According to the New York Times, "Google Editions will allow users to buy e-books from Google or from the Web sites of independent bookstores, which have yet to find a way to compete with Amazon, Barnes & Noble and Apple on the electronic front."
The American Booksellers Association (ABA) reported that more than 200 independent booksellers could sign up. It looks like booksellers are happy about this new option that for many of them wasn't available until now. It's a great addition to independent bookstores, but we believe independent bookstores shouldn't cont too much on Google Editions. Here's why:
1. Competition with Google and other sellers - According to the WSJ, "users will be able to buy books directly from Google or from multiple online retailers—including independent bookstores". It makes sense that most ebook buyers will just google the title they want to purchase and then go to the first result they receive on their search or the cheapest one. None of these will probably be independent bookstores. This sort of competition with Google itself and other sellers with more internet and SEO expertise means that most traffic to the independent stores' websites will be from their own loyal customers.
2. Google has no real incentive to support sales in Independent stores - Google is making more money of each sale made directly from Google, as they need to share the revenue with the bookstores if the purchase is made through their website. Therefore, Google doesn't have a real incentive to support sales in the stores and won't help them to win more sales as it will be eventually on Google's account.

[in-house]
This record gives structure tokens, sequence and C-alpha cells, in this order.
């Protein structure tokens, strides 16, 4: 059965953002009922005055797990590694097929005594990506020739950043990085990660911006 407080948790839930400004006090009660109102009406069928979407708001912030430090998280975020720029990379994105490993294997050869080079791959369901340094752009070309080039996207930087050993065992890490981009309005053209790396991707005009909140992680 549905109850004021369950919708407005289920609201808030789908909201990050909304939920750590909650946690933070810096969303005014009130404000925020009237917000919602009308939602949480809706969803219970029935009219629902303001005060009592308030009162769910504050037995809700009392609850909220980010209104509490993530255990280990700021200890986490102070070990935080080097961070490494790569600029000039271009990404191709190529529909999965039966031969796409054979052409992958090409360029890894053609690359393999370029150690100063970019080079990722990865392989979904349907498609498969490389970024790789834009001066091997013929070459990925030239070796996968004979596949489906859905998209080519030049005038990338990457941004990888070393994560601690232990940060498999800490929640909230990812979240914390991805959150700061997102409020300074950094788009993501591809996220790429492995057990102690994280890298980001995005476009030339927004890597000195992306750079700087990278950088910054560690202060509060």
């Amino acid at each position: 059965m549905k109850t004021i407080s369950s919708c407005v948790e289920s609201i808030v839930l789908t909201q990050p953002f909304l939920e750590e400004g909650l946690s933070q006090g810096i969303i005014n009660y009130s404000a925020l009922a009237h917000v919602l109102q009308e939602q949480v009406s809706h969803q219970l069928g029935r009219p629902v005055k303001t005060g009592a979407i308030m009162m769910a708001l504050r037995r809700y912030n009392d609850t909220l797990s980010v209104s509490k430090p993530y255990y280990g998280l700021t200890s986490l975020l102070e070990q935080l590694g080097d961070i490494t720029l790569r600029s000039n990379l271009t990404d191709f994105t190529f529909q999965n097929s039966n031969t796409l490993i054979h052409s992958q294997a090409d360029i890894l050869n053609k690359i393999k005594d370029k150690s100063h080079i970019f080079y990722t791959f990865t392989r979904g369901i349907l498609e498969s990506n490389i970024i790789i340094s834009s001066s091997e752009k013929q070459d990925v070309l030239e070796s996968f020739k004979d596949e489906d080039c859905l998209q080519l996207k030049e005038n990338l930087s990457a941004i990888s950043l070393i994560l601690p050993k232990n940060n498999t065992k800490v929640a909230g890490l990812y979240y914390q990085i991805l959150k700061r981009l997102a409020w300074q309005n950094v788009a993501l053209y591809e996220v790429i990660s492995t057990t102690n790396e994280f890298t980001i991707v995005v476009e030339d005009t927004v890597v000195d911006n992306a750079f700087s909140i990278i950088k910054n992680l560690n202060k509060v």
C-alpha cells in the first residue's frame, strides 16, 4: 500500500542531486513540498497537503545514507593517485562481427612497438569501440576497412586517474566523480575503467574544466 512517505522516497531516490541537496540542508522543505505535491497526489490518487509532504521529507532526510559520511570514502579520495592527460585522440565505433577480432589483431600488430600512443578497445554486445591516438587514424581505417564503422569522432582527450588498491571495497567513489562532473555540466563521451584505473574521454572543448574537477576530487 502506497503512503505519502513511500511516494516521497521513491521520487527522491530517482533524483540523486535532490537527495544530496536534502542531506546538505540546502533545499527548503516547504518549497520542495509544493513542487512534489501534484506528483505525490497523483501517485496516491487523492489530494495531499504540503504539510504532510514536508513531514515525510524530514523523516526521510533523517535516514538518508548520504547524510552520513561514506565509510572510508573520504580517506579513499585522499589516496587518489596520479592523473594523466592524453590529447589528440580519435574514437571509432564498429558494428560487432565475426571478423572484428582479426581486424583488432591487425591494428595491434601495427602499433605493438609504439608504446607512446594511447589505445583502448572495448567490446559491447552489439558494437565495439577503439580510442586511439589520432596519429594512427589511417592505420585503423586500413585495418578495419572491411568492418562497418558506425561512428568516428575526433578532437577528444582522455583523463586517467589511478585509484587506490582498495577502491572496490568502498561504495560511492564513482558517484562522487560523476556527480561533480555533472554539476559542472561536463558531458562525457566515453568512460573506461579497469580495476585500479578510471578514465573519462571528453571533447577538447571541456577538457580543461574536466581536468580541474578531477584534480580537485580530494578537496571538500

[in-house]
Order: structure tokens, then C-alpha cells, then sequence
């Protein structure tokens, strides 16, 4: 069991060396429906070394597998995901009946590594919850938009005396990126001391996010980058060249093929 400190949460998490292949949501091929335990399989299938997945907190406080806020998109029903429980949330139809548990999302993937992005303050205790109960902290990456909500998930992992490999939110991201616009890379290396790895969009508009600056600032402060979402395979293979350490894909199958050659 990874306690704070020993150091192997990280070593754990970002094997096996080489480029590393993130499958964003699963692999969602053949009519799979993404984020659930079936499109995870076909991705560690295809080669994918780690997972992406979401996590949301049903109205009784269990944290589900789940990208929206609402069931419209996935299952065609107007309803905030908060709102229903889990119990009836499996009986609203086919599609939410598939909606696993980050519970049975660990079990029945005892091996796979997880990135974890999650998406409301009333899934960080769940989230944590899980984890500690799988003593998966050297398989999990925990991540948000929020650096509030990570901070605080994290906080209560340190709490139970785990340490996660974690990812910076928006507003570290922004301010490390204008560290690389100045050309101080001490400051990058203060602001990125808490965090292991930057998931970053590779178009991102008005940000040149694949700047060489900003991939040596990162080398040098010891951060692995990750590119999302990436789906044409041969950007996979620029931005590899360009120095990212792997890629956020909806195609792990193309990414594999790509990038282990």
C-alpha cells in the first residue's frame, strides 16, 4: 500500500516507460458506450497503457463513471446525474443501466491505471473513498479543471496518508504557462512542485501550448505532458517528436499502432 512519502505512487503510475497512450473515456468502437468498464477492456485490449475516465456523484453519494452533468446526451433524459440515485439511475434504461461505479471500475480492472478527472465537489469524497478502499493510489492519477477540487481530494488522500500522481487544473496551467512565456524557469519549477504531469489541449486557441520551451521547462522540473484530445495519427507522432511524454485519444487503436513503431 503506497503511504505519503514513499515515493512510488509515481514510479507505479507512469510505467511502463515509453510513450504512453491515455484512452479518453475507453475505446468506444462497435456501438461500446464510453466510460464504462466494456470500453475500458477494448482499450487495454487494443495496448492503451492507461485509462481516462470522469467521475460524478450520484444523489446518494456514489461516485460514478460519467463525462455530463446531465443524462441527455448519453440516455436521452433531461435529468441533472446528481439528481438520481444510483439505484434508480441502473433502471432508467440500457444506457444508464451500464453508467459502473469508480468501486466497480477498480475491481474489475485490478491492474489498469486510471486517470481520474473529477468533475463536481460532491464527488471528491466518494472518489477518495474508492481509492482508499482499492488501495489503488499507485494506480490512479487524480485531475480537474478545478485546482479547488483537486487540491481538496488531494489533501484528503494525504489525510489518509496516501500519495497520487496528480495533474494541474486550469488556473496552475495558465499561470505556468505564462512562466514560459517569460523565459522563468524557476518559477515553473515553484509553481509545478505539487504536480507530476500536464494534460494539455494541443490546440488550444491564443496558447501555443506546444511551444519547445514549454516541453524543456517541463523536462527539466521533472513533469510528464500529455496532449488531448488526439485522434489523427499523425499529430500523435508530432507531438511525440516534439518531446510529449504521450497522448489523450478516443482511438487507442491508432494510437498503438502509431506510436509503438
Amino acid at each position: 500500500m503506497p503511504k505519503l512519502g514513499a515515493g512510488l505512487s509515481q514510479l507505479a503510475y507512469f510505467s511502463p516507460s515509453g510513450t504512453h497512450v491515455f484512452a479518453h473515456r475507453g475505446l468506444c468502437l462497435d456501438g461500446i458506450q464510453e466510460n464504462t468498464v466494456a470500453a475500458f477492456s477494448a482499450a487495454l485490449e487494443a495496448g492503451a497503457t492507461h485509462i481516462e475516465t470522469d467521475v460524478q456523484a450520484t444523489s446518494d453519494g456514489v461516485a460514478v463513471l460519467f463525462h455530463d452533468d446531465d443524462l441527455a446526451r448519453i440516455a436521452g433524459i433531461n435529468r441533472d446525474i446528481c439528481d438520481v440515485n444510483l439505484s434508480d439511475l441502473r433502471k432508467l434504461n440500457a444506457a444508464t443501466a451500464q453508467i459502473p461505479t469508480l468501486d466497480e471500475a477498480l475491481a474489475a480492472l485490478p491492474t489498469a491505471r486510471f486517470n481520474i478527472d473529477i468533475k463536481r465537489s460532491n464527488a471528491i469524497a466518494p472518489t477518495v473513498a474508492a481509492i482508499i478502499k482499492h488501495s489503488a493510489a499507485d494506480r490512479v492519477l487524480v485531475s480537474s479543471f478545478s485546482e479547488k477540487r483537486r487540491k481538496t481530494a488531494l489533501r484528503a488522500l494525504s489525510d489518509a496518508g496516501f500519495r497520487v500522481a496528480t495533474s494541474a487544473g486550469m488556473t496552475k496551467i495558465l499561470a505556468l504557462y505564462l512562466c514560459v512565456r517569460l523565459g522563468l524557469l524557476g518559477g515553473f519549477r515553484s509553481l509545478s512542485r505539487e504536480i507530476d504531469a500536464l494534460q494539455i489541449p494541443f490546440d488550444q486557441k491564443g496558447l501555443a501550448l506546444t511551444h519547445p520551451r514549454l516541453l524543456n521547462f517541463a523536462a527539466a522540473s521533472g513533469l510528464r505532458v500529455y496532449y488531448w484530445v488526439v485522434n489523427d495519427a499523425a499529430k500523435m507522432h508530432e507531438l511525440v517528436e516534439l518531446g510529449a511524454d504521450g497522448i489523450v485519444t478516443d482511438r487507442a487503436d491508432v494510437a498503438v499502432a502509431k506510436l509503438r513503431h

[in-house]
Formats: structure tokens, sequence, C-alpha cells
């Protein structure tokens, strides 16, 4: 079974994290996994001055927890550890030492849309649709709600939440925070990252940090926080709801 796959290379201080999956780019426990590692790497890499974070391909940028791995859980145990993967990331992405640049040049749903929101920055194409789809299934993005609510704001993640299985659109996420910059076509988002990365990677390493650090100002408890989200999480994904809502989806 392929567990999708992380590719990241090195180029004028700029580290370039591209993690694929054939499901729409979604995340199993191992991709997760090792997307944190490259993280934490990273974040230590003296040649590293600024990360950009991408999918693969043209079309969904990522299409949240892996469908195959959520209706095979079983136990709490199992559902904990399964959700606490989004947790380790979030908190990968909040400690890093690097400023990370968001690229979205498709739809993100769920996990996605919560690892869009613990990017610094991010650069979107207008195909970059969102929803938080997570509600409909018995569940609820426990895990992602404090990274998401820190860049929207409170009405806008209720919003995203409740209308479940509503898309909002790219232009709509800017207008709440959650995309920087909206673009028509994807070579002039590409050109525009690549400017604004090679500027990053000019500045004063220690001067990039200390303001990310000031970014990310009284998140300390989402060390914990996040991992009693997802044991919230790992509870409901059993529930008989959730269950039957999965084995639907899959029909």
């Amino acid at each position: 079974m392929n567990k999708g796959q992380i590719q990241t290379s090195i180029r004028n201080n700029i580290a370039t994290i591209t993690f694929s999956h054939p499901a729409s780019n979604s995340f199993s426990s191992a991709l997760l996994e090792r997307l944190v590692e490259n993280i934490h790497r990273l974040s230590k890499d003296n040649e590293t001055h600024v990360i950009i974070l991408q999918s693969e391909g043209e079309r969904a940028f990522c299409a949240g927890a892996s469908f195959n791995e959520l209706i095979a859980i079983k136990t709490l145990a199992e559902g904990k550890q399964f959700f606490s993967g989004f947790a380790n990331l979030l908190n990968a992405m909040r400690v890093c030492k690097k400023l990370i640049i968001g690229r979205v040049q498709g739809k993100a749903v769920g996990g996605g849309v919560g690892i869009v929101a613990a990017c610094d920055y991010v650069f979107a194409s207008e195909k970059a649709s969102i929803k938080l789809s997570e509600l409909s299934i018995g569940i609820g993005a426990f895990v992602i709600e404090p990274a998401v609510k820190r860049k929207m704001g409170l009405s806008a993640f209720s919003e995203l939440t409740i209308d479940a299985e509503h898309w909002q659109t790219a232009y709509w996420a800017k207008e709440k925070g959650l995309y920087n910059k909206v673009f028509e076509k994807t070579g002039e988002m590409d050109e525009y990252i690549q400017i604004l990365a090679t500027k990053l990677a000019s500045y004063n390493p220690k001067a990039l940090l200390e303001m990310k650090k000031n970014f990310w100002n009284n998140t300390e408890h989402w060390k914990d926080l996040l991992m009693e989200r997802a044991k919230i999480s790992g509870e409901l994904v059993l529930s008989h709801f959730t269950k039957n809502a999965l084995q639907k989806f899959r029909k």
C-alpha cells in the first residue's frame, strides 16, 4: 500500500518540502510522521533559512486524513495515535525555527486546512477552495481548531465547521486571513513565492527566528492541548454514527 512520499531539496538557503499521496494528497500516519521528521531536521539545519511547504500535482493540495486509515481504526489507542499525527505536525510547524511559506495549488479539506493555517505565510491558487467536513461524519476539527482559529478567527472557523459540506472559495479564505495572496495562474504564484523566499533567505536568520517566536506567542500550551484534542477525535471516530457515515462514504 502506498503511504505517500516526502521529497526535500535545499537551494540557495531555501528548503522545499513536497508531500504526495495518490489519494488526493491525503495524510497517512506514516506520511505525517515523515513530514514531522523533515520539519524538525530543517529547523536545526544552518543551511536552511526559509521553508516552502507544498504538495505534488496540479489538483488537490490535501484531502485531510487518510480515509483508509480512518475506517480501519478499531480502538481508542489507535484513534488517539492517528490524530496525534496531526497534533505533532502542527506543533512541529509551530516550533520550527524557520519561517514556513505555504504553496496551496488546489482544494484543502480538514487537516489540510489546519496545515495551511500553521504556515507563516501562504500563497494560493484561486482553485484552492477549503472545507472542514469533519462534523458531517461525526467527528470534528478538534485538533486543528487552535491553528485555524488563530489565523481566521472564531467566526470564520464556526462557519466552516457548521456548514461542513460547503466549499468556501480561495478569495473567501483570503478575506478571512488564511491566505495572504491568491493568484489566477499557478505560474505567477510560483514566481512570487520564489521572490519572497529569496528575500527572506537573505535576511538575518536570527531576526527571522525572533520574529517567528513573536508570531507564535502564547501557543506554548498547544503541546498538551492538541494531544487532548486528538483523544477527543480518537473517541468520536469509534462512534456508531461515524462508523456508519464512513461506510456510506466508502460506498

3. It won't help their brick and mortar sales - Google Editions may provide them with some more income, but still far from compensating for the continuing decline in sales at the stores. It doesn't provide customers with any incentive to go to the stores and therefore doesn't help the owners in figuring out how to transform the stores from a liability back into an asset.
4. Amazon will fight back - The main threat here is to established retailers like Amazon that will surely fight back to keep its customers at Amazon.com. And when the fight is between Google, with no experience whatsoever in online retailing and the independent bookstores on its side and Amazon, maybe the most successful online retailer, I'm not sure if I'd put my money on Google.
5. It's too small to stop the bleeding - Cathy Langer, the lead book buyer for the Tattered Cover bookstores in Denver, told Julie Bosman of the New York Times she had been waiting for the introduction of Google Editions with "great anticipation." “I always say that indies need to be players in all parts of the game, so this is going to be great to bring us into the e-book game in a reasonable, affordable way,” she said. “We would like to make a little money off of it. But we have got to stop the bleeding.” She's right - the Google Editions is no more than a small bandage given the relatively small market share (yet) of ebooks and the small chance this platform will bring new customers to the store. For the independent bookstores, the search after the right bandage is still far from an end.
More related articles:
Can monetary incentives + local benefits generate a brighter future for independent bookstores?, Eco-Libris Blog
You can find more resources on the future of bookstores on our website at www.ecolibris.net/bookstores_future.asp
Raz @ Eco-Libris
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